I was thinking yesterday about Jesus, walking in to Jerusalem. I was thinking about money-changer's tables and cages of doves, about coins crashing all around, about pharisees and prostitutes and blind men and adulteresses. Dirty streets and sickly lungs and poor housing and curable diseases.

I was thinking about the crowds who wanted a king, not a Savior on a cross. They wanted some social reform and  political maneuvering, and they got upheaval in their souls instead.

Jesus didn't come to overthrow Rome and He didn't give the answers people wanted.  He didn't lead a march to freedom from foreign oppressors. He didn't come in the way people expected a Savior to come and He didn't stay and fight the way they had hoped their Messiah would.

The streets weren't cleaner and the diseases didn't stop. Evil men still persecuted the poor and oppressed the helpless. When He ascended, Rome was not even at the peak of her tyranny.

Sometimes, when I want everything to be better and nicer and cleaner and healthier, I remember suddenly that this is not supposed to be heaven-on-earth and God is not supposed to work according to my plans.

He has His ways.

And sometimes the evil is overcoming, but I read that I'm supposed to overcome evil with overcoming-good, a descriptive, adjective kind of overcoming. Like overwhelming.

That's how I hear it when I read it, that's what I hope we left behind, and that's how I picture it when I'm back home in my garden, when a plane ride takes me back to comfortable and everything is beautiful because my heart is thankful.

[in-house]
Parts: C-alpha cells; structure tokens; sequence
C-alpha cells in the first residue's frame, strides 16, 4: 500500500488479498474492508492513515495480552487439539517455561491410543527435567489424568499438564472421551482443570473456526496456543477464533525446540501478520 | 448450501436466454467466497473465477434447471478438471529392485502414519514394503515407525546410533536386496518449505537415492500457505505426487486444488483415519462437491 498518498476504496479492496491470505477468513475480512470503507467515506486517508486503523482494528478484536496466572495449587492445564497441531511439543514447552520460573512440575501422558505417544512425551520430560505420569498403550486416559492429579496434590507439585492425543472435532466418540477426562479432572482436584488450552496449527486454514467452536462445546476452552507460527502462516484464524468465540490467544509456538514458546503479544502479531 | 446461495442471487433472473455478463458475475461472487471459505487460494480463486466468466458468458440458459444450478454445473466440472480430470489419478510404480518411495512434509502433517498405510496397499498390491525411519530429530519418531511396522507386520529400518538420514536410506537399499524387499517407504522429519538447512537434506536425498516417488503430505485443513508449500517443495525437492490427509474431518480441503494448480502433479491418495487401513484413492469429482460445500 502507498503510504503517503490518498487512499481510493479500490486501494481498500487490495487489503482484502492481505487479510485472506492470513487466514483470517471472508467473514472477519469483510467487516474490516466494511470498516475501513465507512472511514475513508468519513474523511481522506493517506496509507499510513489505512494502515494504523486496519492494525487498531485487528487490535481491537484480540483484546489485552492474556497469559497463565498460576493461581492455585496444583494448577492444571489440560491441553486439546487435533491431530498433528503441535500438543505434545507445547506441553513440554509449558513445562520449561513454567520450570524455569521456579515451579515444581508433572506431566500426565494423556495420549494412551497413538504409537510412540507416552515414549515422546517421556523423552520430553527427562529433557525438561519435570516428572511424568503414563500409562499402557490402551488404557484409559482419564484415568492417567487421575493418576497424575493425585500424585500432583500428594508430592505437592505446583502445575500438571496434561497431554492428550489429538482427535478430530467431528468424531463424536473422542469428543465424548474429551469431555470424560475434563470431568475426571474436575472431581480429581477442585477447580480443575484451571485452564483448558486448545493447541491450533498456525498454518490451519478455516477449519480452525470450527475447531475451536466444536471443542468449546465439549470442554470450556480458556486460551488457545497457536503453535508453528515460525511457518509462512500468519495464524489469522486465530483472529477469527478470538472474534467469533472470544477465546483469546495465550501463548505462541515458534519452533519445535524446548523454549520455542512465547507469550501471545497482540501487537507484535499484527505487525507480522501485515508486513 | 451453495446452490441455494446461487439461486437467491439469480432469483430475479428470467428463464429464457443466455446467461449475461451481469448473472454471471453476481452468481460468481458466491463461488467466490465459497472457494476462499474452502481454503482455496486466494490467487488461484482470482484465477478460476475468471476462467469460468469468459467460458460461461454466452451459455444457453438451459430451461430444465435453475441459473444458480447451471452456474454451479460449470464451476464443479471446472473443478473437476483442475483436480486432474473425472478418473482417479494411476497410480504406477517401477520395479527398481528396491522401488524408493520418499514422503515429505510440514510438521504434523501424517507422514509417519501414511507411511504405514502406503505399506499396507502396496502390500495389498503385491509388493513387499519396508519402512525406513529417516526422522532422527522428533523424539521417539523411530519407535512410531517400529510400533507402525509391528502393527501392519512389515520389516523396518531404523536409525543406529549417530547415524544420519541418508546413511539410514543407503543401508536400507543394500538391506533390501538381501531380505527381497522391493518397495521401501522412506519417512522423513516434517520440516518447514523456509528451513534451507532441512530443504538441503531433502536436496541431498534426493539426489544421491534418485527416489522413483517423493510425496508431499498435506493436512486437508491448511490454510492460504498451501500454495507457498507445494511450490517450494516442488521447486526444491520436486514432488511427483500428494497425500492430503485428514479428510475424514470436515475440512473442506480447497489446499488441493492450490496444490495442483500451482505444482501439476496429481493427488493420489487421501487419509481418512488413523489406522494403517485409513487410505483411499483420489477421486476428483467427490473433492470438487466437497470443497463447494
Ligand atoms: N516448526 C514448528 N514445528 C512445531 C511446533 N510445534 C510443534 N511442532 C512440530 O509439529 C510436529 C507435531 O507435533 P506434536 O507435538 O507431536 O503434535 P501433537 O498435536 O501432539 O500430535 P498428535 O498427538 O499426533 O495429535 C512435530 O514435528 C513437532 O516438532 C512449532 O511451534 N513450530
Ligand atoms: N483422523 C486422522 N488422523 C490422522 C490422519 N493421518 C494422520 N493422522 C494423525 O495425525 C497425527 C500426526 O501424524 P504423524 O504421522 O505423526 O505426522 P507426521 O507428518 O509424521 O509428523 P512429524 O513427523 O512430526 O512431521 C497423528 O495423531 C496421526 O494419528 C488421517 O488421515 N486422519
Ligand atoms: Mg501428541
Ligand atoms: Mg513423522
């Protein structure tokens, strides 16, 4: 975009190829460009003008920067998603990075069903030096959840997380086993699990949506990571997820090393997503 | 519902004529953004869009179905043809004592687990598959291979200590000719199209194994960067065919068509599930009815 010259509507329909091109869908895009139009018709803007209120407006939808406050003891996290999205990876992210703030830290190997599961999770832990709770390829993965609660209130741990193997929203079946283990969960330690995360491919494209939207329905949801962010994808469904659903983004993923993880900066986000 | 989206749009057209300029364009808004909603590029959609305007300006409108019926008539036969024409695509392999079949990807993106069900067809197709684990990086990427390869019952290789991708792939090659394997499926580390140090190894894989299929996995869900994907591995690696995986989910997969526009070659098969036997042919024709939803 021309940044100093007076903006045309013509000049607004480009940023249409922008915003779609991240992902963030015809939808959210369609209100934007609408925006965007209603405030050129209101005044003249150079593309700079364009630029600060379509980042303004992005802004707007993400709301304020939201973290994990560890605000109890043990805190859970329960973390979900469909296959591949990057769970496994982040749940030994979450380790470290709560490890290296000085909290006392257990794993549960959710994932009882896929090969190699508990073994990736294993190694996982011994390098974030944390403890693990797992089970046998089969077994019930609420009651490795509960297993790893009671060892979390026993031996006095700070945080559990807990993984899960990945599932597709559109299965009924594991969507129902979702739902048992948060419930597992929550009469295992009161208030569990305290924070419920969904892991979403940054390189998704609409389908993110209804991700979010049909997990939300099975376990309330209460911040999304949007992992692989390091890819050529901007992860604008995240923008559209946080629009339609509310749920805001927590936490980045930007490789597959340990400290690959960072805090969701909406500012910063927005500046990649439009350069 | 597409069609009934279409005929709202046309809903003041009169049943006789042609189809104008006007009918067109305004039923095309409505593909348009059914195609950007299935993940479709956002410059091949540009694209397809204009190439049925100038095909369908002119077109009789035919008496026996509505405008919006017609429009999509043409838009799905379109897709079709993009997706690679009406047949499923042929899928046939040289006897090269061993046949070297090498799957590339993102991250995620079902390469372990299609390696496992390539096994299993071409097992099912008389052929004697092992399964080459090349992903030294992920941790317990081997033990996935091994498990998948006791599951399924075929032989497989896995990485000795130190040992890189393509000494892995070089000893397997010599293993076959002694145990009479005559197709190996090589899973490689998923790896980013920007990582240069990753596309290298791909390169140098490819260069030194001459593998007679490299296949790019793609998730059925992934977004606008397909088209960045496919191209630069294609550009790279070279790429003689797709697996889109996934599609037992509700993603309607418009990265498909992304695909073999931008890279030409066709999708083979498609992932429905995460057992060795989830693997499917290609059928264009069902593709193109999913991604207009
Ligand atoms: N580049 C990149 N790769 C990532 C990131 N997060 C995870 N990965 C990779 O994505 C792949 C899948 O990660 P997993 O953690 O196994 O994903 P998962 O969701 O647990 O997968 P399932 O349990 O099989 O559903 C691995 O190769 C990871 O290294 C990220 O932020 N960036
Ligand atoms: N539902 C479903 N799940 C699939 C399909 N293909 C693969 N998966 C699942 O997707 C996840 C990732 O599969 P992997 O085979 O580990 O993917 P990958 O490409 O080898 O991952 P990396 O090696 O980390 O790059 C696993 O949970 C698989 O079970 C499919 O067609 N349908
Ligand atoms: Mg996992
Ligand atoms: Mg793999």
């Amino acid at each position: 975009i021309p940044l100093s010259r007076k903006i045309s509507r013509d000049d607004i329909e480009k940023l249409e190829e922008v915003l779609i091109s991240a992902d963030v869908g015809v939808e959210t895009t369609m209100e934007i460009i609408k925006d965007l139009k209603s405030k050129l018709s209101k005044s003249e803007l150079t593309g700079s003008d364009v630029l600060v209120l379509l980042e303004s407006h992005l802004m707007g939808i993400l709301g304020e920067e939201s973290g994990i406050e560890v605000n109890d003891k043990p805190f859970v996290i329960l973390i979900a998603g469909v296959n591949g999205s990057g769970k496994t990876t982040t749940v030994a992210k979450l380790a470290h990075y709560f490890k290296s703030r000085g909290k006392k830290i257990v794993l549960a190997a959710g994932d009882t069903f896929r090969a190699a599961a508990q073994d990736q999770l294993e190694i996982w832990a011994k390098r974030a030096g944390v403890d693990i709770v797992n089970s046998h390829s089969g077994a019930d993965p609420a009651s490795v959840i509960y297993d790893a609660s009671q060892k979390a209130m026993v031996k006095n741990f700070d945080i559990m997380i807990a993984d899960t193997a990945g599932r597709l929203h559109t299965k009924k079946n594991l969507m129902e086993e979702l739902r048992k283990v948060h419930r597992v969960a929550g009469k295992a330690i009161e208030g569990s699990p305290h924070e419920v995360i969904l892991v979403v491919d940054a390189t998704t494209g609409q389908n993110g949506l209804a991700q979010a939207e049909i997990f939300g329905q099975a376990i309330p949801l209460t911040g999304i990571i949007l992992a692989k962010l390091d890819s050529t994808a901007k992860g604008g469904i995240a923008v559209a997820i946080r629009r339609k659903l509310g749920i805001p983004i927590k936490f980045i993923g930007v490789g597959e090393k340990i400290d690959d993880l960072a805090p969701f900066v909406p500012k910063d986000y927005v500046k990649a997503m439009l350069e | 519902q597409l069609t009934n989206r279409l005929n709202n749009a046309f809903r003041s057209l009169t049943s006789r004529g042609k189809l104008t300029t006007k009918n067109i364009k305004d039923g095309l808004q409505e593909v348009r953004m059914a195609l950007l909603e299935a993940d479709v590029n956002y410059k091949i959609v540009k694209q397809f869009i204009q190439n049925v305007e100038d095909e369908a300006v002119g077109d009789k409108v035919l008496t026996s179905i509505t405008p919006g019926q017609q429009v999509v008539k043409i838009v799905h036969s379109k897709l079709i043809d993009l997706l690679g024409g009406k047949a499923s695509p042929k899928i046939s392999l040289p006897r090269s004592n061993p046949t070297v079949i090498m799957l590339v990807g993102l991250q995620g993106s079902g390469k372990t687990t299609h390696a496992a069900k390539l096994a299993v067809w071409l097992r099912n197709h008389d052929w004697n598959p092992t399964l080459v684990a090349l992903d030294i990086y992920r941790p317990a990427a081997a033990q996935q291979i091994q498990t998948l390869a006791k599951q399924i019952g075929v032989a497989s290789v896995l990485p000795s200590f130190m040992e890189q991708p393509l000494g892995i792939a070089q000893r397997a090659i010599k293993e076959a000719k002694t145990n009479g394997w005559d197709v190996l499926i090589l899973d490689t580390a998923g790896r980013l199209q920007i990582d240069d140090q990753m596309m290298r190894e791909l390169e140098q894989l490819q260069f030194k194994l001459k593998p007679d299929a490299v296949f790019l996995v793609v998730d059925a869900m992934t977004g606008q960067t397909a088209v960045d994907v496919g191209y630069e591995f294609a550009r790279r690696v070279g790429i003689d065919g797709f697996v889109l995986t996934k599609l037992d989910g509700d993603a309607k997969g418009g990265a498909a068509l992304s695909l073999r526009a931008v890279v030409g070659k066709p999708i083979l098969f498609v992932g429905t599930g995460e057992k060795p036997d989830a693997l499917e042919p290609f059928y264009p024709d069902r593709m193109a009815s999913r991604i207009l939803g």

On the other side of the world and in my own home, evil always thinks it's overcoming. But this tidal wave of good, this overcoming and overwhelming and overachieving good, is mounting up. It's rising.


We all got on this bus together.

And everyone was beautiful.

The end.


Click to read:

India Chronicles, Part I

India Chronicles, Part II

India Chronicles, Part III

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India Chronicles, Part II

school room in India I've been thinking about language lately.

With all our western education and resources, the majority of people I know personally are fluent in only one language, and we could all lament improper grammar, spelling, and punctuation - my own included.

In a small apartment in New Delhi we met sisters, 5 and 7 years old, who speak five languages.


I had momentary visions of a mass-order of Rosetta Stone for our homeschool curriculum after we met, of foreign exchange students and intense language boot camps.